“The reason that is the best [decision for us is] because it means that they have decided to hear the case. They wanted more then just the written pleadings and at the very least they think there is a case in controversy,” continued Cornetta. “It doesn't mean they are on our side or Fulton County’s, it just means they are interested and want to know more.”

Oral arguments in the case are set for Nov. 14.

According to Wiggins, only 25 percent of cases are chosen for oral arguments, so he sees the judge’s decision as a positive development in the case.

“This case deals with questions of law and not questions of fact,” explained Wiggins. “In the case of questions of fact, an appeal will fall flat because the judge doesn’t want to turn around and disagree with a jury decision. With questions of law, you leave it up to the predilections of a judge…there are no definite answers.”

The town of Johns Creek has now filed its own lawsuit against The Love Shack in state court.

Tuesday, August 14, 2007

Ga. Strip Club Petitions Supreme Court

Ga. Strip Club Petitions Supreme Court
Another Legal Battle for Love Shack Owner Cornetta

By Eddie Adams, AVN Media Network

Posted: 4:05 PM PST Aug 14, 2007

MACON, Ga. - A local strip club which was forced to shutter its doors by the county has filed a petition to argue its case before the U.S. Supreme Court.
Club Exotica closed three years ago, after the county pulled its liquor license. Lawyers for the club filed the Supreme Court petition July 30.
The legal battle between the county and Club Exotica goes all the way back to 2001, when the club, which was run at the time by John Cornetta and Cornetta Enterprises, applied for a liquor license. The two have fought at almost every court level since that time.
Officials raided the club in 2003, arresting 16 dancers. Controversial adult businessman Cornetta hired lawyers for all of them; two were later acquitted, and the charges dropped against the rest.
“This has been a weird case from the beginning, in a bit of a backwards town, “Cornetta told AVN. “The people here have vowed against nude dancing at all costs. After the raid, we were basically forced out of business. Patrons were completely intimidated.”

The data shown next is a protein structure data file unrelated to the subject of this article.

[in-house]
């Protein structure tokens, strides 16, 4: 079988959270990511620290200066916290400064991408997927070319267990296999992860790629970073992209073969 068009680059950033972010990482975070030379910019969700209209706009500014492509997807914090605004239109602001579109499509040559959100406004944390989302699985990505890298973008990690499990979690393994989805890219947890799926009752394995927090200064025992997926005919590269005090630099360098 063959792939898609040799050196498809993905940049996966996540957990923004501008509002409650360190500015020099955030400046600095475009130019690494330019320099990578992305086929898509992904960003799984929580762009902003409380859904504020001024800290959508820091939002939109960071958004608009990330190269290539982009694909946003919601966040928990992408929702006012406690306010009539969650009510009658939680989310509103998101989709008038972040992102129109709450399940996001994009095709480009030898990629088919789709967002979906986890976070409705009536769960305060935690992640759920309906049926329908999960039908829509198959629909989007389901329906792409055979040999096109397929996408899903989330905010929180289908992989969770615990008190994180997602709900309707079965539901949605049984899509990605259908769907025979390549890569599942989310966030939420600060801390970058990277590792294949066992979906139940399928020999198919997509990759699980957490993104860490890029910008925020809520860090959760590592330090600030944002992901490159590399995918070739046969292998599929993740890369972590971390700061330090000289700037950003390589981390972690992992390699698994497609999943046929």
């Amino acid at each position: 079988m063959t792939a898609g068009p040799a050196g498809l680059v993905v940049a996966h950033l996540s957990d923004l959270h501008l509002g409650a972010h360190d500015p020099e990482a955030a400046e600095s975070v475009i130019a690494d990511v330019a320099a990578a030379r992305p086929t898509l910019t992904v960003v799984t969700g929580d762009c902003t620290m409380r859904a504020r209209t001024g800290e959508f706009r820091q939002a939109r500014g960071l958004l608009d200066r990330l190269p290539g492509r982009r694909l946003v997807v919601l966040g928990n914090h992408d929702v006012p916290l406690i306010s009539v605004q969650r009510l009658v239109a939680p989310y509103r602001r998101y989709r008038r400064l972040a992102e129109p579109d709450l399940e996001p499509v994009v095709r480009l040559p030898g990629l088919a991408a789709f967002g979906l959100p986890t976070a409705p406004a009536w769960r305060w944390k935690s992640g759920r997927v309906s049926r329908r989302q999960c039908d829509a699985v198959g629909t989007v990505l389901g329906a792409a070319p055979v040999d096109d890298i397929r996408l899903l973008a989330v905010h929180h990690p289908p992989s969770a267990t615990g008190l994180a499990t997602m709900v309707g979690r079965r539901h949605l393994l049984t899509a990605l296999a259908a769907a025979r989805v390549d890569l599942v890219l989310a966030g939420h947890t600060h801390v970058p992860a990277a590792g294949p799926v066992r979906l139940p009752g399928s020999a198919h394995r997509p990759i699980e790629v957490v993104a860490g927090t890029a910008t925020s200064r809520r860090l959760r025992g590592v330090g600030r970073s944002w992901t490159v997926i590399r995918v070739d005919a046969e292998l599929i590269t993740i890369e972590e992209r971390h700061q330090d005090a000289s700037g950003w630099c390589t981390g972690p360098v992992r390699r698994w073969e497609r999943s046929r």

Bibb County Commissioner Bert Bivins told the Macon Telegraph that the county was trying to close the club at the time because they felt it was, "not operating in good faith or in the best interests of the community."
Cornetta and his lawyers are now questioning the police investigation, and Sheriff Jerry Modena and the Bibb County Sheriff's Office were operating as an "arm of the state" when they raided the club. “What we’re asking here is if someone has the right to do whatever they want, without warrants, without a grand jury…and if so, that’s pretty scary.”
The appeal will deal heavily with the 11th Amendment, which prevents state officials from being sued in federal court for actions they took during the course of their duties.
According to the Macon Telegraph, if authorities and the state were acting as an arm of the state — that is, if they were enforcing state laws during their actions against the club — the sheriff's office has immunity in federal court under the Constitution and cannot be prosecuted for carrying out their duties.
“This decision could effect adult entertainment venues across the board, because people shouldn’t be allowed to just start kicking down doors because they see fit,” said Cornetta. “If we’re successful, this could make authorities think twice before they start doing these things without creating a case against someone.”
The Supreme Court can now either reject or accept the case, and possibly reverse the previous rulings against Club Exotica.
“We’re keeping our fingers crossed on this one,” said Cornetta. “We’re optimistic because we know that this is an issue that the circuits are split on. We think we’ve got a good chance here.”